After all, the Hunter reflects during a booty call-turned-disembowling, “My prey’s pleasure is my pleasure.” But the alien is also playing into their own fantasies, of having a real mate to eat real food with on real dates, instead of this eat-or-be-eaten survival of the hungriest.
Death by Bubble Tea by Jennifer J. Chow
You gotta love a culinary cozy mystery, and Jennifer J. Chow seems to have hit upon the ideal setting with her L.A. Night Market Mysteries series. The first installment sees the foodie Yee cousins—tech-averse Chinese-American Yale and Hong Kong influencer Celine—unexpectedly thrown together to run their family’s dim sum stall at the aforementioned market. But when their gold-flaked boba tea becomes the suspected murder weapon in the death of a customer, the two women must find the strength in their opposite personalities, like an unexpected flavor combination, to figure out who the real killer is.
From Yale’s tendency to describe people by food characteristics to a puzzle plot that takes place at various real-life Los Angeles dining destinations, Chow seems to be setting up a great series. Can’t wait to explore the other food stalls and murder mysteries in the Night Market.
A Dash of Salt and Pepper by Kosoko Jackson
Kosoko Jackson initially intended this queer rom-com set in charming Harper’s Cove, Maine, to be an Airbnb romance. But as he built out the story, he found himself drawn instead to the kitchen dynamics at The Wharf, a hip new restaurant in this sleepy hometown to which hot chef Xavier has returned after losing his fellowship and his boyfriend.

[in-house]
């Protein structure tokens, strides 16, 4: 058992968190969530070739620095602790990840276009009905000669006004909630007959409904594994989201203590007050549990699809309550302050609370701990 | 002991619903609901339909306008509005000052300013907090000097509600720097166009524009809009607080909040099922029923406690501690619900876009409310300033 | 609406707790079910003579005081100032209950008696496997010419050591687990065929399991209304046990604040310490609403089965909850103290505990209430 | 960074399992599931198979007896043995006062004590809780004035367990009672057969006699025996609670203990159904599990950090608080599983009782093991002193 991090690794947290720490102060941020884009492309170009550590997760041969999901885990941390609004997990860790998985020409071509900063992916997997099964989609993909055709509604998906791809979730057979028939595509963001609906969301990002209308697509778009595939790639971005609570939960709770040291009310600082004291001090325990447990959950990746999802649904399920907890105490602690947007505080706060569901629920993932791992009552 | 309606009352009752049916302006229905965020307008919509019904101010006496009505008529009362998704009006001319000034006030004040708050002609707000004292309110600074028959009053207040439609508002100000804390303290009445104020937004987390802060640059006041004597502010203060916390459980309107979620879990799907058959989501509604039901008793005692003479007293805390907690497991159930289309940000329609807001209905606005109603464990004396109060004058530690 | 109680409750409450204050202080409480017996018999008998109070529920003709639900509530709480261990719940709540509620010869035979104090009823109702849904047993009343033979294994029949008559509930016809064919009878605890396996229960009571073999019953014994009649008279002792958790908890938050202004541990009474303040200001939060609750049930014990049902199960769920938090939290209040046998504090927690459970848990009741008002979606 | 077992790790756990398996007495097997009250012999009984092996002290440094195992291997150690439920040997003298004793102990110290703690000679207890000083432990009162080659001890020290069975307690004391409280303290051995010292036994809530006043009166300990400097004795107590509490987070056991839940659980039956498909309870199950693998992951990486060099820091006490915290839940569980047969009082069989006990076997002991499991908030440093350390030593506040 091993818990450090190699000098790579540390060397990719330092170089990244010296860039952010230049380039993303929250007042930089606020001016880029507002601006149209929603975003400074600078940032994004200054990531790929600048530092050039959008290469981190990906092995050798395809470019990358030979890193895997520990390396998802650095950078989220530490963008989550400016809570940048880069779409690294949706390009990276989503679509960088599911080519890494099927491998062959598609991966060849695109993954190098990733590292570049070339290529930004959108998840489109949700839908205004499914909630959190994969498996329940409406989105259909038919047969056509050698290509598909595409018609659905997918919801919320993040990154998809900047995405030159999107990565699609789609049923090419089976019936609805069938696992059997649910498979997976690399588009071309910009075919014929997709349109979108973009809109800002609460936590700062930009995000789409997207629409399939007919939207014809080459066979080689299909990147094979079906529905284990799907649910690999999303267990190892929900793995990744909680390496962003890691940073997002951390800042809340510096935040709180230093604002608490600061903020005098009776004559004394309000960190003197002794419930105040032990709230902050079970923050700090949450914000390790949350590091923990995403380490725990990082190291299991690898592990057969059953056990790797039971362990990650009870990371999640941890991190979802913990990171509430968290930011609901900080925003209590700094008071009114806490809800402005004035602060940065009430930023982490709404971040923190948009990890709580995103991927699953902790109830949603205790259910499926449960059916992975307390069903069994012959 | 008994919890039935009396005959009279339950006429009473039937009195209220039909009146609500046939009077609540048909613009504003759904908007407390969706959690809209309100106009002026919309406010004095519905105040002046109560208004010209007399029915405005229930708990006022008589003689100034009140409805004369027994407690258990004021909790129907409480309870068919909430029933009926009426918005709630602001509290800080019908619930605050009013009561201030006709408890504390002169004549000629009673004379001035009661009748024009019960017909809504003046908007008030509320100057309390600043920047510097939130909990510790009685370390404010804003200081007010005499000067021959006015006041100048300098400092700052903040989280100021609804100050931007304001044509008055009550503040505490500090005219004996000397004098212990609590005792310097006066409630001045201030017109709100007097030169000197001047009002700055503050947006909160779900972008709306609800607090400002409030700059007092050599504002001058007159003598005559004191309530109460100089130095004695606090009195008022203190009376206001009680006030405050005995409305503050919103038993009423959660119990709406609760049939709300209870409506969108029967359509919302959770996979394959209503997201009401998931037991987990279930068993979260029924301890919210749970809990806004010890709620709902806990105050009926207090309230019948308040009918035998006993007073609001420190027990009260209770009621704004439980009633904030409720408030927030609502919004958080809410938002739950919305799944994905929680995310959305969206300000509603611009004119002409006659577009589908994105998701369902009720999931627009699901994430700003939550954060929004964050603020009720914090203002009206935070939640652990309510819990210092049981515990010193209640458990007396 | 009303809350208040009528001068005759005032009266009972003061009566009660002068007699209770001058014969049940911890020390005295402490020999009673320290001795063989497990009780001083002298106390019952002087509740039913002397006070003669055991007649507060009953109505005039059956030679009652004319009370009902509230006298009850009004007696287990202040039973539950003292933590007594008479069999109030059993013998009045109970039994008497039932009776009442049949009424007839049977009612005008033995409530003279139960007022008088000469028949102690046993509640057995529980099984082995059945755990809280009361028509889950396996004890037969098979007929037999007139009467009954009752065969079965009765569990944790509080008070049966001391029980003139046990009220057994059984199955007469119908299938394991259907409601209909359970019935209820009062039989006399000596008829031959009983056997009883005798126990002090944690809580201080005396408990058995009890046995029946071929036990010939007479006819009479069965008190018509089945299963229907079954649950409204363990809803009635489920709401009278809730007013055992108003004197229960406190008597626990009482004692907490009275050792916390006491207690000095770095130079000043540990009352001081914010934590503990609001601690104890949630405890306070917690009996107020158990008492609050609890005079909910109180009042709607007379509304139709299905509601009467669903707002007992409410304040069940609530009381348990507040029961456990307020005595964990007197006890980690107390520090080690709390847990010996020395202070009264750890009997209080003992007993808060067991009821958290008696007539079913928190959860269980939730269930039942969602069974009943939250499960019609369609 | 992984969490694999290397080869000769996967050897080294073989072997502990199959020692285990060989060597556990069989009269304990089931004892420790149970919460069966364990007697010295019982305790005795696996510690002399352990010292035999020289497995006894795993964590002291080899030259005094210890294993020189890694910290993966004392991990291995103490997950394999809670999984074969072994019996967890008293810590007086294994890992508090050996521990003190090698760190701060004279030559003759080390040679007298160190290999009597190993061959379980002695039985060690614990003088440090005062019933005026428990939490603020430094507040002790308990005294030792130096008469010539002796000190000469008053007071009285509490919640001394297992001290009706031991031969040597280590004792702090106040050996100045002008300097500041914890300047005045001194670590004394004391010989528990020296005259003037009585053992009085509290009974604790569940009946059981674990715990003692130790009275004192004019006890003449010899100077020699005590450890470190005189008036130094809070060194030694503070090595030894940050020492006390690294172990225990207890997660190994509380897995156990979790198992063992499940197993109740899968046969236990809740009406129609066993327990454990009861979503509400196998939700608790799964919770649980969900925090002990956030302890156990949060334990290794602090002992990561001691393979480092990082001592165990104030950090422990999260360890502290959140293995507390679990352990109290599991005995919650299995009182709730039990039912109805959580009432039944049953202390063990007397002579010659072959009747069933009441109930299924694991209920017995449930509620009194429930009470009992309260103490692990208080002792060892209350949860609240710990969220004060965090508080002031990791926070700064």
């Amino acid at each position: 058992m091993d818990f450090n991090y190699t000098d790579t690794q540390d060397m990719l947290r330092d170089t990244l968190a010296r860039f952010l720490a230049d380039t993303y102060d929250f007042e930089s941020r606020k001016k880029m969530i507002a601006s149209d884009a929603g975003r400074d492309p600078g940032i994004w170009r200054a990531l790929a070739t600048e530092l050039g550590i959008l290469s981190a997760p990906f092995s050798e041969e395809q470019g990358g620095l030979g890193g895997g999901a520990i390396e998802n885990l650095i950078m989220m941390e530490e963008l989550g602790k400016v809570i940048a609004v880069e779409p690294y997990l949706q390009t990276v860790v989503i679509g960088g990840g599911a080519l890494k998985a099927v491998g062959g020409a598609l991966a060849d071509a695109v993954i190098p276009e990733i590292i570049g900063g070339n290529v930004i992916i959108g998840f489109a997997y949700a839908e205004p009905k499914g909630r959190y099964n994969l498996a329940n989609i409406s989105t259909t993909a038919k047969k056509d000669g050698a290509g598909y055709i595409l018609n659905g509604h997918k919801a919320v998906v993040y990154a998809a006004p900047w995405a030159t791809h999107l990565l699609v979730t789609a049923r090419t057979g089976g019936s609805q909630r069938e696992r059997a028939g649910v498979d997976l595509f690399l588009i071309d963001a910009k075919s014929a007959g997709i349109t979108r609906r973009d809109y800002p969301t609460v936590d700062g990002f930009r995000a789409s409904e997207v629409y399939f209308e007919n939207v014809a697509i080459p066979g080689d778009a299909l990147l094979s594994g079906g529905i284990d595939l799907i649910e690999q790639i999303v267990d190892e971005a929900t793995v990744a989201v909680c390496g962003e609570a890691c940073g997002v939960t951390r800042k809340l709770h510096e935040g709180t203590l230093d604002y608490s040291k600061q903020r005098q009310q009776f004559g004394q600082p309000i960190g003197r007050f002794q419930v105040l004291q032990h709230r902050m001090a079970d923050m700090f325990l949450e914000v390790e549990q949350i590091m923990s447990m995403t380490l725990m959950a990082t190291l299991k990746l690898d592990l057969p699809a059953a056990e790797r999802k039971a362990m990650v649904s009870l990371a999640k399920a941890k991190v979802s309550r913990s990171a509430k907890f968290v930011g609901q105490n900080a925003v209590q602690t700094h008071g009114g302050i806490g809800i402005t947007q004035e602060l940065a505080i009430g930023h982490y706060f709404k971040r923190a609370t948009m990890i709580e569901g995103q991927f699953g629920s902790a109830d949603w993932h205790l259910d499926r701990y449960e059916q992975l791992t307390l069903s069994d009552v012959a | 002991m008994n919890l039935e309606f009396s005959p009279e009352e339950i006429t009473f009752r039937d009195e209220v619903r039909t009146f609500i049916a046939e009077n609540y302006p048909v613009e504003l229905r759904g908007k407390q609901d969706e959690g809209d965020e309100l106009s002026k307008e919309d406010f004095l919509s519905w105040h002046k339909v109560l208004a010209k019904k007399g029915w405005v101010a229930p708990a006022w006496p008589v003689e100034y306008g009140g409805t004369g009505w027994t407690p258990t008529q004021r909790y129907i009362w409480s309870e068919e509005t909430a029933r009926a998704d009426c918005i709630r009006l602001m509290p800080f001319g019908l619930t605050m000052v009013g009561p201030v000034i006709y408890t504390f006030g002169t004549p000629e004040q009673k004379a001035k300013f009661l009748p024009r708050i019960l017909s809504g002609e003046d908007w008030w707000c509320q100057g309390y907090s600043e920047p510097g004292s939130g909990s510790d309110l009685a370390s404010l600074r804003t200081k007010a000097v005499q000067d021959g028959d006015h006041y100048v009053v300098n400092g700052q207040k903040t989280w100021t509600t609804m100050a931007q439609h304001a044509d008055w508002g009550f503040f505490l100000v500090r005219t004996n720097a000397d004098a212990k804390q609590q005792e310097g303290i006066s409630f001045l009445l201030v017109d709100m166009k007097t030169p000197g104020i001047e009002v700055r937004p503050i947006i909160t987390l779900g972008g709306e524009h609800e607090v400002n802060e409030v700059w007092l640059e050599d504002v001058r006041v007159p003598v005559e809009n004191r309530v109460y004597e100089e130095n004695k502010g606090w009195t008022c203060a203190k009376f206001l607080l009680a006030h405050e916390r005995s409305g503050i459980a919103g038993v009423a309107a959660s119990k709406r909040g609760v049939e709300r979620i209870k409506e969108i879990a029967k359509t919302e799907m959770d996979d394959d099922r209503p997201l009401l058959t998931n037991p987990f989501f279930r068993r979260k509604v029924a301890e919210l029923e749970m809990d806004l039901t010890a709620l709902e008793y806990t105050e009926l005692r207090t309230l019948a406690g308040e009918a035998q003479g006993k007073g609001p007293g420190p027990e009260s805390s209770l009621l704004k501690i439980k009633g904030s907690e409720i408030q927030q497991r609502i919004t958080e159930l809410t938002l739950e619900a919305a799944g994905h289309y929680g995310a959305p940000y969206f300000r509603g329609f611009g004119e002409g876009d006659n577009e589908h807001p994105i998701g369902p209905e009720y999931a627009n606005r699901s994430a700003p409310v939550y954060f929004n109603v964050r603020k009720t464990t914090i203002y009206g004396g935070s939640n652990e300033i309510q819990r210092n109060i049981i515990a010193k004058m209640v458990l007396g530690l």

Working as a sous chef fans the flames of attraction between him and bisexual restaurant owner Logan, as Xavier’s ambition clashes with Logan’s experience. But despite what Adult Swim will tell you, too many cooks do not spoil the pot; with the right seasoning, they make the kitchen even hotter.
Land of Milk and Honey by C. Pam Zhang
C Pam Zhang’s luscious-sounding novel Land of Milk and Honey won’t be out until later this Fall, but reading about it is akin to eagerly scanning a menu ahead of an eventual visit to a restaurant you can’t wait to try, already anticipating the culinary feats that await you.
An ambitious Chinese-American chef escapes the smog and dying crops of the city to cook for the ultra-elite at a decadent mountaintop colony. But of course, the fresh vegetables come with a cost, and while she is challenged to come up with daring dishes for sophisticated palates, she can’t help but wonder how the have-nots are faring while she is creating—and experiencing—sensual wonders far above reality. Yep, this encapsulates that feeling of already knowing you’ll fondly remember this meal for years to come.
Natalie Zutter is a Brooklyn-based playwright and pop culture critic whose work has appeared on Tor.com, NPR Books, Den of Geek, and elsewhere. Find her on Twitter @nataliezutter